By Brian Walker
Entire contents are copyright © 2013, Brian Walker. All rights reserved
Susie Stevens is a Walden Theatre alum returning home to perform in Actors Theatre of Louisville’s upcoming production of Tom Jones with her husband, actor Greg Wood. They are passionate about working in the theatre and travel the country (sometimes together, sometimes apart) performing in productions at some of the best regional theatres, including Actors Theatre, which Susie considers “home.” They took a moment from their busy rehearsal schedules to answer 17 of my questions.
Brian Walker: You both are performing in Actors Theatre’s upcoming production of Tom Jones; what roles do you play?
Susie Stevens: Everyone in the show is double cast, with the exception of the actor playing Tom Jones. I play Woman #4: Jenny Jones, Mrs. Waters, and a maid.
Greg Wood: I play Man #1: Squire Allworthy, Black George and McLachlan.
BW: Number 2. This is a new adaption by Jon Jory. What’s your favorite thing about the new script?
SS: We both attempted to read the novel by Henry Fielding.
GW: I succeeded.
SS: I ran out of time but got about half-way through.
GW: It’s about 800 pages long, but well worth the time. Jon’s adaptation is very fast-paced, exciting, and manages to tell the story in two brisk hours…
SS: It’s wildly entertaining and surprisingly funny!
BW: Number 3. What’s it like being directed by Jon Jory?
SS: Exhilarating…exhaustin…and a lot of fun. Jon is a perfectionist who has a clear picture of his vision of the play. He literally hears the music in his head, I think, and then sets about to orchestrate it. He’s extremely precise about what he wants, and he’s not afraid to run scenes many, many times to achieve it! He comes prepared to work seriously at having fun in the theatre, and one can’t help but get on the ride and go with him!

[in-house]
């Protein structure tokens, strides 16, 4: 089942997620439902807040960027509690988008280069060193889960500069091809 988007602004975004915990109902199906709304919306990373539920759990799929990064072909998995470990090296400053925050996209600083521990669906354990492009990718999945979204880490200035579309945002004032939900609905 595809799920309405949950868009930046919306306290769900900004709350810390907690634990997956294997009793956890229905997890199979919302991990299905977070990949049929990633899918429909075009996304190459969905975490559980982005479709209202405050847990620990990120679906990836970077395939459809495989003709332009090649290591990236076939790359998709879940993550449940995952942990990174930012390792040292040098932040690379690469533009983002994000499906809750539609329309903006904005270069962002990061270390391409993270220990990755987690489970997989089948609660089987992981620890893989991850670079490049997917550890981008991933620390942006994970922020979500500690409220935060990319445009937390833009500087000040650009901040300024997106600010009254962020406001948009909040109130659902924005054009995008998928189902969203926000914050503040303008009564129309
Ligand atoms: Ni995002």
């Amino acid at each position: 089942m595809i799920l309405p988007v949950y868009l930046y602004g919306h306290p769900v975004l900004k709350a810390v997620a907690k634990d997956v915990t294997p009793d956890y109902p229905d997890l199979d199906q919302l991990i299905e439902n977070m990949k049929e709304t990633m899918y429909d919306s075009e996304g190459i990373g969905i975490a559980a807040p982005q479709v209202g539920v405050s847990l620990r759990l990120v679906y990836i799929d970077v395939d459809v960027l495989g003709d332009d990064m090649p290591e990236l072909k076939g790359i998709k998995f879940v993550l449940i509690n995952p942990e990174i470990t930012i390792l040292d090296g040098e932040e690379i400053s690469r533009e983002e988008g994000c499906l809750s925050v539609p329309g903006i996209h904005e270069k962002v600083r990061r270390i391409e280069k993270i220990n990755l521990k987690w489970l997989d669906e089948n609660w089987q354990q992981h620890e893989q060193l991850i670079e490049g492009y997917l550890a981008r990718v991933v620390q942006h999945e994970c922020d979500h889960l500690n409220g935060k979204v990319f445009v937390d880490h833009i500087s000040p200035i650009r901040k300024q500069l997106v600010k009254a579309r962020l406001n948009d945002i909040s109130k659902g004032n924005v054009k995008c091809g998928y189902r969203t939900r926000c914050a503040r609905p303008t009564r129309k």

BW: Number 4. Is this the first show you guys have done together, or have there been others?
SS: We met doing a reading of a play called The Pavilion by Craig Wright in Portland, Maine. In 2003, we did a full production of that play here at Actors Theatre of Louisville. We have probably done about 10 shows together, including Hamlet, God of Carnage and Frankie and Johnny in the Clair de Lune, where we had to be naked onstage together.
BW: Oh my! Number 5. What’s it feel like to be back in Louisville and performing at Actors Theatre?
SS: Actors Theatre is “home”; along with Walden Theatre, it’s where I got my start, and where I am always most happy. I owe so much to my artistic mentors Jon Jory, Nancy Sexton, Bill McNulty, Adale O’Brien and Drew Fracher. I am thrilled to be back in Louisville! My dad still lives here, as do many friends from high school, and it’s wonderful to have some real quality time here with them.